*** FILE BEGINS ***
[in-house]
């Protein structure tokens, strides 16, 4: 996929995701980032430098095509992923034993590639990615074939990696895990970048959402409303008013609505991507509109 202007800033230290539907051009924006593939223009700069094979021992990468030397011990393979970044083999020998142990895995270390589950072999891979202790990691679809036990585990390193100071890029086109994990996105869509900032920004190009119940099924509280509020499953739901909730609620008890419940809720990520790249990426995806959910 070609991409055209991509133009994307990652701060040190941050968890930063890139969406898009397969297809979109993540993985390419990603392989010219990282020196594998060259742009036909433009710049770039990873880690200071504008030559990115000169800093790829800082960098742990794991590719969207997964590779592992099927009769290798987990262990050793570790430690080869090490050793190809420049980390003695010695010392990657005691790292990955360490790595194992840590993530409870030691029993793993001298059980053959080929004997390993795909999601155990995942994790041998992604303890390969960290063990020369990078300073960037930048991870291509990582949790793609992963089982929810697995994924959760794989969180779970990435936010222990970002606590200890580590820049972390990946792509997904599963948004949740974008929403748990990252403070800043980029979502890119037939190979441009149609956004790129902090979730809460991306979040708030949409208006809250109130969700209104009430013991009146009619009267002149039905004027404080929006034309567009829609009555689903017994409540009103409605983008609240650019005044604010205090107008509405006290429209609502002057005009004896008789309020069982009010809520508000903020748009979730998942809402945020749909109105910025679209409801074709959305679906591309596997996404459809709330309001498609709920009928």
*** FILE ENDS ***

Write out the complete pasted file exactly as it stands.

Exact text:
[in-house]
């Protein structure tokens, strides 16, 4: 996929995701980032430098095509992923034993590639990615074939990696895990970048959402409303008013609505991507509109 202007800033230290539907051009924006593939223009700069094979021992990468030397011990393979970044083999020998142990895995270390589950072999891979202790990691679809036990585990390193100071890029086109994990996105869509900032920004190009119940099924509280509020499953739901909730609620008890419940809720990520790249990426995806959910 070609991409055209991509133009994307990652701060040190941050968890930063890139969406898009397969297809979109993540993985390419990603392989010219990282020196594998060259742009036909433009710049770039990873880690200071504008030559990115000169800093790829800082960098742990794991590719969207997964590779592992099927009769290798987990262990050793570790430690080869090490050793190809420049980390003695010695010392990657005691790292990955360490790595194992840590993530409870030691029993793993001298059980053959080929004997390993795909999601155990995942994790041998992604303890390969960290063990020369990078300073960037930048991870291509990582949790793609992963089982929810697995994924959760794989969180779970990435936010222990970002606590200890580590820049972390990946792509997904599963948004949740974008929403748990990252403070800043980029979502890119037939190979441009149609956004790129902090979730809460991306979040708030949409208006809250109130969700209104009430013991009146009619009267002149039905004027404080929006034309567009829609009555689903017994409540009103409605983008609240650019005044604010205090107008509405006290429209609502002057005009004896008789309020069982009010809520508000903020748009979730998942809402945020749909109105910025679209409801074709959305679906591309596997996404459809709330309001498609709920009928």